Excerpts from a Q&A: http://celebrating-silence-of-life.blogspot.in/2015/08/why-good-people-suffer.html

  • The answer may be true, but this argument is unconvincing. Shiva did not swallow the poison, but kept it in his throat forever. Commented Jun 9, 2018 at 17:39

Alcohol consumption is verily considered as a mahāpātaka however the smṛti texts also say that śūdras uninterested in religious affairs are free to indulge in alcohol consumption, but no such exception is granted in case of the brāhmaṇa. Mitramiśra writes in the Pūjāprakāśa section of Viramitrodaya that prohibition imposed on brāhmaṇas from catering the spiritual needs of śūdras apply only in case of alcohol-addicted śūdras & not to those who observe the scripturally-mandated rules & restrictions under the guidance of a guru.

Devībhāgavatapurāṇa states

यदि शूद्रा व्रजेद्विप्रो वृषलीपतिरेव सः ॥ स भ्रष्टो विप्रजातेश्च चण्डालात्सोऽधमः स्मृतः । विष्ठासमश्च तत्पिण्डो मूत्रं तस्य च तर्पणम् ॥ न पितॄणां सुराणां च तद्दत्तमुपतिष्ठति । कोटिजन्मार्जितं पुण्यं तस्यार्चात्तपसार्जितम् ॥ द्विजस्य वृषलीलोभान्नश्यत्येव न संशयः । ब्राह्मणश्च सुरापीतिर्विड्भोजी वृषलीपतिः ॥

Transliteration: The vipra who indulges in sex with a śūdrā is considered as a Vṛṣalīpati. He is excommunicated from the vipra community & is considered to be more degraded than a caṇḍāla. Piṇdas offered by him are equivalent to faeces & tarpaṇa offered by him are considered equivalent to urine. Devas & pitṛs don't accept anything offered by him. Whatever merit a dvija had obtained in his crores of previous lives (which propelled him to be born as a brāhmaṇa) & by the virtue of serving the deities & performing austerities (in this life), undoubtedly gets destroyed by his greed for (indulging in sex with) a vṛṣalī (i.e a śūdra woman). A brahmaṇa who is addicted to alcohol is considered as a feeder of faeces (since alcohol is considered to be the metaphorical 'faeces' of edible food) & a Vṛṣalīpati. [Devībhāgavatapurāṇa:9:34:72.02-74]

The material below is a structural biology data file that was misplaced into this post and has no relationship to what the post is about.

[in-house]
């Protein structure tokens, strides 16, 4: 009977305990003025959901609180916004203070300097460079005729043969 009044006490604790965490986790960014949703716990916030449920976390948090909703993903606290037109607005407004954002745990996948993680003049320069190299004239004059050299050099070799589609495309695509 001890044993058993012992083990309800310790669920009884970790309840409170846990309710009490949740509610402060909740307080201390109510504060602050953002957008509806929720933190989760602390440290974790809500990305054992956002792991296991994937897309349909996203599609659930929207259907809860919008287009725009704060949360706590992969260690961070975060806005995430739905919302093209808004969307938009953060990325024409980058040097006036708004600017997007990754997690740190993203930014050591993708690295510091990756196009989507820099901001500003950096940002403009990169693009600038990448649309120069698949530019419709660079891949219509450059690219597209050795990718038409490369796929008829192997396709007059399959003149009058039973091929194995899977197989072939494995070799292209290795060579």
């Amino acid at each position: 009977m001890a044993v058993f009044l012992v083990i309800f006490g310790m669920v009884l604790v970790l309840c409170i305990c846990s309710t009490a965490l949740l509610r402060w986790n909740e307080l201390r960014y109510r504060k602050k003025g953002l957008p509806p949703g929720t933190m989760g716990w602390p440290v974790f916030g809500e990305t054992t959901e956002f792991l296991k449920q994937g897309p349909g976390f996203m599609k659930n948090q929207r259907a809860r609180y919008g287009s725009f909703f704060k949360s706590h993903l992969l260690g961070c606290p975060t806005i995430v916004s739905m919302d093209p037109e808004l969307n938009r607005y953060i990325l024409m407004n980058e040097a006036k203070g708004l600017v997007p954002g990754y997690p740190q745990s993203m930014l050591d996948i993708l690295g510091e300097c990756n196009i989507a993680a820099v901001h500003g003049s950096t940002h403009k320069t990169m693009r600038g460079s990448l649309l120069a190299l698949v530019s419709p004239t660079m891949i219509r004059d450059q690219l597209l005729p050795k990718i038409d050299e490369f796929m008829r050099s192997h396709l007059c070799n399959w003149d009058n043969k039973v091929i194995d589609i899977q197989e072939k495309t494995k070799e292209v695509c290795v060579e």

Inspite of such harsh condemnation, it is regrettable that certain people have manipulated the society to turn a blind eye to brāhmaṇas resorting to Vṛṣalīpatihood.

Regarding drugs, it is quite a good argument to equate them with alcohol (a practical example of the application of Nyāya in the field of dharma). However, if we consider the terms 'drugs' & 'intoxicants' to be equivalent, then we hit some hurdles. Intoxicants like tea, coffee & tobacco were readily accepted by the Hindu society compared to other things imported by the Europeans. Due to the silence of the śāstras & mahāpaṇḍitas on the issue of native intoxicants like cannabis & naturalised intoxicants like poppy, the exact status of drugs is rather debatable. [For example, the Mahāpaṇḍita Kamalākara Bhaṭṭa discussed on the topic of performing srāddha of mlecchas within the Nirṇayasindhu in response to the Mughal Emperor Jahangir (Kamalākara Bhaṭṭa's contemporary) donating wealth to brāhmaṇas on the death anniversary of his father in imitation of Hindus, but makes no mention of the status of poppy, a cash crop imported from outside despite the fact that 'Ain-i-Akbari' mentioned opium being cultivated in India.]


In Swami Vivekananda's Complete Works,it references the following:

Ramayana- Uttarkanda 42.18-20 -

Embracing Sita with both his arms,Kakutstha made her drink pure Maireya wine, even as Indra makes Shachi partake of nectar. Servants quickly served flesh meat variously dressed, and fruits of various kinds for the use of Rama.

and in Mahabharata - Udyoga LVIII.5

I saw both of them (Krishna and Arjuna) drunk with Madhvasava (sweet spiritous liquor made from honey), both adorned with sandal paste, garlanded, and wearing costly garments and beautiful ornaments.

and in Ramayana- Adodhyakanda 55.19-20

Be merciful to us, O goddess, and I shall, on my return home, worship thee with a thousand jars of arrack (spiritous liquor) and rice well-dressed with flesh-meat.